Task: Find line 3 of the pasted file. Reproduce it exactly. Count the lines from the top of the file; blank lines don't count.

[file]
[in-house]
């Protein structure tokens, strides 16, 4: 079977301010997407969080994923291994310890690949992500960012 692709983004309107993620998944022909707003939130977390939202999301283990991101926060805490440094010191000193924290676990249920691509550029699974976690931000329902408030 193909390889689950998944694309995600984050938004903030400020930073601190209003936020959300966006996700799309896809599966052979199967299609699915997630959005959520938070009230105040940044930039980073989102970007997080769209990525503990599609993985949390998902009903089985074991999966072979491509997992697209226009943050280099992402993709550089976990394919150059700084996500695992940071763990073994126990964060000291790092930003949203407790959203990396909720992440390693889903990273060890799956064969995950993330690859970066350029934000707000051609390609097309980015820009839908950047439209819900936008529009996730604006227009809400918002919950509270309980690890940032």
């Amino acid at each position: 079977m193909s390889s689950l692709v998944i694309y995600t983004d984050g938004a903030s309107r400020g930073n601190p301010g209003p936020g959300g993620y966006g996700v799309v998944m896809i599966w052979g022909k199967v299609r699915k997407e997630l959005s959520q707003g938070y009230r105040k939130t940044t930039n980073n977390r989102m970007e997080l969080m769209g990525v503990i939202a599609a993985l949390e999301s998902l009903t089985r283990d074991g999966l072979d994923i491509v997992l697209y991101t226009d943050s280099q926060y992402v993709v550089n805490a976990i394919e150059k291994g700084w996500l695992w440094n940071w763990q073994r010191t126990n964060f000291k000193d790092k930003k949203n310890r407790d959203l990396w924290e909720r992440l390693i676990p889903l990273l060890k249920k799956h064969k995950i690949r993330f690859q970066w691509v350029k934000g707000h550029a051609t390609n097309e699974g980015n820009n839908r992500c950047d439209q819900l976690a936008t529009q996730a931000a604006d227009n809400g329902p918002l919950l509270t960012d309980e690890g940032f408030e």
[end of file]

């Amino acid at each position: 079977m193909s390889s689950l692709v998944i694309y995600t983004d984050g938004a903030s309107r400020g930073n601190p301010g209003p936020g959300g993620y966006g996700v799309v998944m896809i599966w052979g022909k199967v299609r699915k997407e997630l959005s959520q707003g938070y009230r105040k939130t940044t930039n980073n977390r989102m970007e997080l969080m769209g990525v503990i939202a599609a993985l949390e999301s998902l009903t089985r283990d074991g999966l072979d994923i491509v997992l697209y991101t226009d943050s280099q926060y992402v993709v550089n805490a976990i394919e150059k291994g700084w996500l695992w440094n940071w763990q073994r010191t126990n964060f000291k000193d790092k930003k949203n310890r407790d959203l990396w924290e909720r992440l390693i676990p889903l990273l060890k249920k799956h064969k995950i690949r993330f690859q970066w691509v350029k934000g707000h550029a051609t390609n097309e699974g980015n820009n839908r992500c950047d439209q819900l976690a936008t529009q996730a931000a604006d227009n809400g329902p918002l919950l509270t960012d309980e690890g940032f408030e």